1.3 Areas of responsibility of the Pulmonary Embolism (PE) and Deep Vein Thrombosis (DVT) Working Group
The Working Group’s brief was to review Pulmonary Embolism (PE) and Deep Vein Thrombosis (DVT) related imaging items (Appendix A and B) and make recommendations to the Diagnostic Imaging Clinical Committee (the Committee) based on evidence and clinical expertise. The Working Group reviewed PE items, and items relating to DVT imaging tests. All recommendations relating to these items are included in this report for consultation.
The review drew on various types of MBS data, including data on utilisation of items (services, benefits, patients, providers and growth rates); service provision (type of provider, geography of service provision); patients (demographics and services per patient); co-claiming or episodes of services (same-day claiming and claiming with specific items over time); and additional provider and patient-level data, when required. The review also drew on data presented in the relevant literature and clinical guidelines, all of which are referenced in the report. Guidelines and literature were sourced primarily from Choosing Wisely Australia.
An inclusive set of stakeholders is engaged in consultation on the recommendations outlined in this report. Following this period of consultation, the recommendations will be presented to the MBS Review Taskforce. The Taskforce will consider stakeholder feedback before making recommendations to the Minister for Health for consideration by the Government.
1.4 Key recommendations
The changes focus on encouraging best practice and simplifying the MBS to improve patient care by (i) improving the clarity of descriptors (with support from explanatory notes), and (ii) providing clinical guidance for appropriate use through explanatory notes. The recommendations are summarised below.
1.4.1 MBS explanatory notes for imaging for DVT and PE
∆ medical practitioners referring patients for duplex ultrasound for suspected lower limb DVT (items 55221, 55244) should read and consider The Royal Australian and New Zealand College of Radiologists RANZCR 2015 Choosing Wisely recommendations, or such clinical RANZCR Choosing Wisely recommendations as succeed it; and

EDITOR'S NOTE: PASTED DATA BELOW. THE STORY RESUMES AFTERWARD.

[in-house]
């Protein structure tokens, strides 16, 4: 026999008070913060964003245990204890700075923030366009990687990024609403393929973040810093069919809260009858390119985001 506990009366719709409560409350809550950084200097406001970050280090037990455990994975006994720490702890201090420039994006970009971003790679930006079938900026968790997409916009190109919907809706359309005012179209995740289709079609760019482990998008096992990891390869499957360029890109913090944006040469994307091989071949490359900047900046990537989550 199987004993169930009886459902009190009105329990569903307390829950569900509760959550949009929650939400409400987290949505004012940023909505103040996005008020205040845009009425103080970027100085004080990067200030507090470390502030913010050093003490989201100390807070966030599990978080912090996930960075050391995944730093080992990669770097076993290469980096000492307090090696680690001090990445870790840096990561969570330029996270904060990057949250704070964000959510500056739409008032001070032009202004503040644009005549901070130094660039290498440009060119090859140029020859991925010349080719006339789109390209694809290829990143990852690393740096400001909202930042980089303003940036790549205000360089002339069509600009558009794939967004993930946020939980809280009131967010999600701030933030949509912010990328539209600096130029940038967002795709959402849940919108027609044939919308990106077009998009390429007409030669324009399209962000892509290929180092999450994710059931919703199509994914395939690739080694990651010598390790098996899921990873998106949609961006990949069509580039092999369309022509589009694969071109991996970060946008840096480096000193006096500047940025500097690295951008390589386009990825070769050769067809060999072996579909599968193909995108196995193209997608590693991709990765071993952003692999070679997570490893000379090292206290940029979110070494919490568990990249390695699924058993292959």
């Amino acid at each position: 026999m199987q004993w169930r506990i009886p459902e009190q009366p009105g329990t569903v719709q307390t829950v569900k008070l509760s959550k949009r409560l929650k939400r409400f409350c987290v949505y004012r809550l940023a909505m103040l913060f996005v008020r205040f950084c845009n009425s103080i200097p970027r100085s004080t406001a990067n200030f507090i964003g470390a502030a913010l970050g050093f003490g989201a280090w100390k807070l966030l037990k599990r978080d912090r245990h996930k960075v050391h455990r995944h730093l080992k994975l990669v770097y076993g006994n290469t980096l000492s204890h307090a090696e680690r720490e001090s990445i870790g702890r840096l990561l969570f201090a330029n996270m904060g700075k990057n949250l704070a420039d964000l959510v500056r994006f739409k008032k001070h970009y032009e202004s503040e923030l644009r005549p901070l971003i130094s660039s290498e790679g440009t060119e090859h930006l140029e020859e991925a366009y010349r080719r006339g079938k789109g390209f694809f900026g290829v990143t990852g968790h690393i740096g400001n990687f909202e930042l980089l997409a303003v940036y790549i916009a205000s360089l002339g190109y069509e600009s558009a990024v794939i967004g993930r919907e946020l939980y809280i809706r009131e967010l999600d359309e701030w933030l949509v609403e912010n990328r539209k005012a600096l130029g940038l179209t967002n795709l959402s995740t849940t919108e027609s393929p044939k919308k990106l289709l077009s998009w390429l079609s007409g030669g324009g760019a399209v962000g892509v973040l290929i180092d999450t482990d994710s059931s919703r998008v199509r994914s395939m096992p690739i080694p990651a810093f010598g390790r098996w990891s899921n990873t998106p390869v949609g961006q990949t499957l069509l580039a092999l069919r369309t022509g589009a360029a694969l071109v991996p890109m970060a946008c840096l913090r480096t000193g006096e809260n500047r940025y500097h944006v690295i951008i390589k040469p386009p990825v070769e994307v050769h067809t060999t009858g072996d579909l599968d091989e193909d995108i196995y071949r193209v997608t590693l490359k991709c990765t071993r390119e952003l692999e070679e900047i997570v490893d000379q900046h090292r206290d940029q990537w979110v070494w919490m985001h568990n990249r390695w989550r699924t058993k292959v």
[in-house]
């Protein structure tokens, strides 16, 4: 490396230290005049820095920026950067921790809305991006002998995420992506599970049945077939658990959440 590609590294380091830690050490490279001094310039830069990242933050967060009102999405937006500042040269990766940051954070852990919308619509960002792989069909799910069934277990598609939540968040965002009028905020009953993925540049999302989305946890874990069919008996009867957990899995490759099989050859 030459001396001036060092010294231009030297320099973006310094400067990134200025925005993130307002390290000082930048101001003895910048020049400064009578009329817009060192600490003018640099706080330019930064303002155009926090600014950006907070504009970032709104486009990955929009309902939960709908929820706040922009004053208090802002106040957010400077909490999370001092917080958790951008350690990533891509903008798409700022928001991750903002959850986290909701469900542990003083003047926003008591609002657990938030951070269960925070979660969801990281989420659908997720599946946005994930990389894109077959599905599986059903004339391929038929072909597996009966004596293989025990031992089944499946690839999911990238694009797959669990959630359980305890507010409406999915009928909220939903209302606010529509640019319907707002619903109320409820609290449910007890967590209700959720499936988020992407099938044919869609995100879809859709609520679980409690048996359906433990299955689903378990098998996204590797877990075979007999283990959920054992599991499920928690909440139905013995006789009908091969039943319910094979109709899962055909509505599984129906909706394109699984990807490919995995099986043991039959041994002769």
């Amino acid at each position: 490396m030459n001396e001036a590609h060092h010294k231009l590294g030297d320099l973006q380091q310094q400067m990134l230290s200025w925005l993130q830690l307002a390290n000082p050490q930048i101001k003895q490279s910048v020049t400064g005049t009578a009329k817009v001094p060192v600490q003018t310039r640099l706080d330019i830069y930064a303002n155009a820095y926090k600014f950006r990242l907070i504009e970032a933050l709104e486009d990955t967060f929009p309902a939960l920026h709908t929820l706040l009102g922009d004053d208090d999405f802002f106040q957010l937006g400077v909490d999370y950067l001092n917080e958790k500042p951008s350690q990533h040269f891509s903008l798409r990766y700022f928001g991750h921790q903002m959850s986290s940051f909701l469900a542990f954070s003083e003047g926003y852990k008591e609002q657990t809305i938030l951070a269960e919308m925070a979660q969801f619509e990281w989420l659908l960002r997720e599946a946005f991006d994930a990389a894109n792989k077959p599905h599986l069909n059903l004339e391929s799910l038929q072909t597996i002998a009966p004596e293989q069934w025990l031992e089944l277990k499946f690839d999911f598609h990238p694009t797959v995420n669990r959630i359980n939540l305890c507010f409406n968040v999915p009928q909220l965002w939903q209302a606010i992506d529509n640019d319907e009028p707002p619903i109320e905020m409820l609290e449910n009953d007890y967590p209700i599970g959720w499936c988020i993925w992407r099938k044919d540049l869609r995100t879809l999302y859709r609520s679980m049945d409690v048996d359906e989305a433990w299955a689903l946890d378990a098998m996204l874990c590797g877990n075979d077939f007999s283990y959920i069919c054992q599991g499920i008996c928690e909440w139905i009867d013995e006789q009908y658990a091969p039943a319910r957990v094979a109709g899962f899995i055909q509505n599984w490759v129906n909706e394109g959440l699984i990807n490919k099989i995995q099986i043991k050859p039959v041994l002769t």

∆ medical practitioners referring patients for imaging for suspected PE (items 57351, 57356, 61328, 61340, 61348) should read and consider The Royal Australian and New Zealand College of Radiologists RANZCR 2015 Choosing Wisely recommendations, or such clinical RANZCR Choosing Wisely recommendations as succeed it.
Education of requesters on the Choosing Wisely Recommendations should be implemented. The provision of educational strategies is not within the remit of the MBS but rather the MBS could leverage off educational strategies developed by the Colleges or a third-party organisation such as NPS MedicineWise whose primary role is to provide general education to health professionals.
1.4.2 Co-claiming duplex scanning for DVT and chronic venous disease
∆ it is inappropriate to claim ultrasound items for both acute DVT and chronic venous disease on the same leg in the same patient on the same day
∆ the only exception to the above recommendation is a patient being actively prepared with ultrasound for superficial varicose vein ablation (by whatever method), where the deep venous system of the same leg has to also be scanned on the same day to exclude fresh DVT
∆ the multiple services rules for diagnostic ultrasound apply and should be adhered to
1.4.3 Redundant items for PE and DVT imaging
It is recommended a mechanism is identified to reduce the number of NK (services performed on old equipment), which duplicate regular items and lengthen the Diagnostic Imaging Services Table (DIST), as a class solution. The Committee will separately consult on recommendations about capital sensitivity.